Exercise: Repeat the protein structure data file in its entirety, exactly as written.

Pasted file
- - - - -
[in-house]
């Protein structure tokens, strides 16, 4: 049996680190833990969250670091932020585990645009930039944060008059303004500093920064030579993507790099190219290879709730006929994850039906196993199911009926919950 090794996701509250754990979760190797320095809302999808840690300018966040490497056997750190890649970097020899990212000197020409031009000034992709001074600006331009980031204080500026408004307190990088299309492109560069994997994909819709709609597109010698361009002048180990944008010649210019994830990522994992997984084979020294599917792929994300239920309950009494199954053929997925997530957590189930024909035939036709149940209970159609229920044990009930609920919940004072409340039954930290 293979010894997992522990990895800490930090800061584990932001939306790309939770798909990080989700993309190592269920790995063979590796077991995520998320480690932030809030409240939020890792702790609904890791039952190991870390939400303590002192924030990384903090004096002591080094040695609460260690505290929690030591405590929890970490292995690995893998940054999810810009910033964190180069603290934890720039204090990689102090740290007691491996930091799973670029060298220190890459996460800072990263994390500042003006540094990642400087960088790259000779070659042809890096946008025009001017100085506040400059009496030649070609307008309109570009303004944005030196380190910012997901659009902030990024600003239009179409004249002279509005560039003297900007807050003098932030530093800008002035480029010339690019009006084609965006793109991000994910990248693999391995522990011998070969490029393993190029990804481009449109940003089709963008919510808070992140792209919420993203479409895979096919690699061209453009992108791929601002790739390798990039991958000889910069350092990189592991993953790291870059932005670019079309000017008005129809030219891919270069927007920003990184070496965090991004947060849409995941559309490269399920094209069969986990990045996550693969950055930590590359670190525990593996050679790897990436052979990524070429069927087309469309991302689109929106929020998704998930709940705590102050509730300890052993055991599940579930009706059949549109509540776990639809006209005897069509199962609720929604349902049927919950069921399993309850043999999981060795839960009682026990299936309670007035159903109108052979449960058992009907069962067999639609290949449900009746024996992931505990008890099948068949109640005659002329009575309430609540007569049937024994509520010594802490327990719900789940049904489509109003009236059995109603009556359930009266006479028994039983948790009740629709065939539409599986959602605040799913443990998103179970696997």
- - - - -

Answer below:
[in-house]
């Protein structure tokens, strides 16, 4: 049996680190833990969250670091932020585990645009930039944060008059303004500093920064030579993507790099190219290879709730006929994850039906196993199911009926919950 090794996701509250754990979760190797320095809302999808840690300018966040490497056997750190890649970097020899990212000197020409031009000034992709001074600006331009980031204080500026408004307190990088299309492109560069994997994909819709709609597109010698361009002048180990944008010649210019994830990522994992997984084979020294599917792929994300239920309950009494199954053929997925997530957590189930024909035939036709149940209970159609229920044990009930609920919940004072409340039954930290 293979010894997992522990990895800490930090800061584990932001939306790309939770798909990080989700993309190592269920790995063979590796077991995520998320480690932030809030409240939020890792702790609904890791039952190991870390939400303590002192924030990384903090004096002591080094040695609460260690505290929690030591405590929890970490292995690995893998940054999810810009910033964190180069603290934890720039204090990689102090740290007691491996930091799973670029060298220190890459996460800072990263994390500042003006540094990642400087960088790259000779070659042809890096946008025009001017100085506040400059009496030649070609307008309109570009303004944005030196380190910012997901659009902030990024600003239009179409004249002279509005560039003297900007807050003098932030530093800008002035480029010339690019009006084609965006793109991000994910990248693999391995522990011998070969490029393993190029990804481009449109940003089709963008919510808070992140792209919420993203479409895979096919690699061209453009992108791929601002790739390798990039991958000889910069350092990189592991993953790291870059932005670019079309000017008005129809030219891919270069927007920003990184070496965090991004947060849409995941559309490269399920094209069969986990990045996550693969950055930590590359670190525990593996050679790897990436052979990524070429069927087309469309991302689109929106929020998704998930709940705590102050509730300890052993055991599940579930009706059949549109509540776990639809006209005897069509199962609720929604349902049927919950069921399993309850043999999981060795839960009682026990299936309670007035159903109108052979449960058992009907069962067999639609290949449900009746024996992931505990008890099948068949109640005659002329009575309430609540007569049937024994509520010594802490327990719900789940049904489509109003009236059995109603009556359930009266006479028994039983948790009740629709065939539409599986959602605040799913443990998103179970696997």